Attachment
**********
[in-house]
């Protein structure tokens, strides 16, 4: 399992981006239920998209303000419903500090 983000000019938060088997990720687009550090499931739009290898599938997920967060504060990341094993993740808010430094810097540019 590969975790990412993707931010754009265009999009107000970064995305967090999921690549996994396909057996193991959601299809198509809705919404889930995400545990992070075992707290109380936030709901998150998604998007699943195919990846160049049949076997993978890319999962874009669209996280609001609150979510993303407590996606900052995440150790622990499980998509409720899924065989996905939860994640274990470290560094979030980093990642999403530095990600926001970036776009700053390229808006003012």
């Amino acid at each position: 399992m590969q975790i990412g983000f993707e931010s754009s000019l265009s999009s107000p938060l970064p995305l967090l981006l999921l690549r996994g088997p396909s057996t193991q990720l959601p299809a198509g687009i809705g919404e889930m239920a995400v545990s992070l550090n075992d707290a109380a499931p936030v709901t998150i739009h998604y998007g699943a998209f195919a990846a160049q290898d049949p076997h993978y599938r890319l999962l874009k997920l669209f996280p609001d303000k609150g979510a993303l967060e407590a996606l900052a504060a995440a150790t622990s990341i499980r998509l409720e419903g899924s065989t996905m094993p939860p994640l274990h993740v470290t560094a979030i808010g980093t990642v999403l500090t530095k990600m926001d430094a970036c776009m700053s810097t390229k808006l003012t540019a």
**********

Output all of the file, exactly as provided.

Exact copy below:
[in-house]
């Protein structure tokens, strides 16, 4: 399992981006239920998209303000419903500090 983000000019938060088997990720687009550090499931739009290898599938997920967060504060990341094993993740808010430094810097540019 590969975790990412993707931010754009265009999009107000970064995305967090999921690549996994396909057996193991959601299809198509809705919404889930995400545990992070075992707290109380936030709901998150998604998007699943195919990846160049049949076997993978890319999962874009669209996280609001609150979510993303407590996606900052995440150790622990499980998509409720899924065989996905939860994640274990470290560094979030980093990642999403530095990600926001970036776009700053390229808006003012």
């Amino acid at each position: 399992m590969q975790i990412g983000f993707e931010s754009s000019l265009s999009s107000p938060l970064p995305l967090l981006l999921l690549r996994g088997p396909s057996t193991q990720l959601p299809a198509g687009i809705g919404e889930m239920a995400v545990s992070l550090n075992d707290a109380a499931p936030v709901t998150i739009h998604y998007g699943a998209f195919a990846a160049q290898d049949p076997h993978y599938r890319l999962l874009k997920l669209f996280p609001d303000k609150g979510a993303l967060e407590a996606l900052a504060a995440a150790t622990s990341i499980r998509l409720e419903g899924s065989t996905m094993p939860p994640l274990h993740v470290t560094a979030i808010g980093t990642v999403l500090t530095k990600m926001d430094a970036c776009m700053s810097t390229k808006l003012t540019a």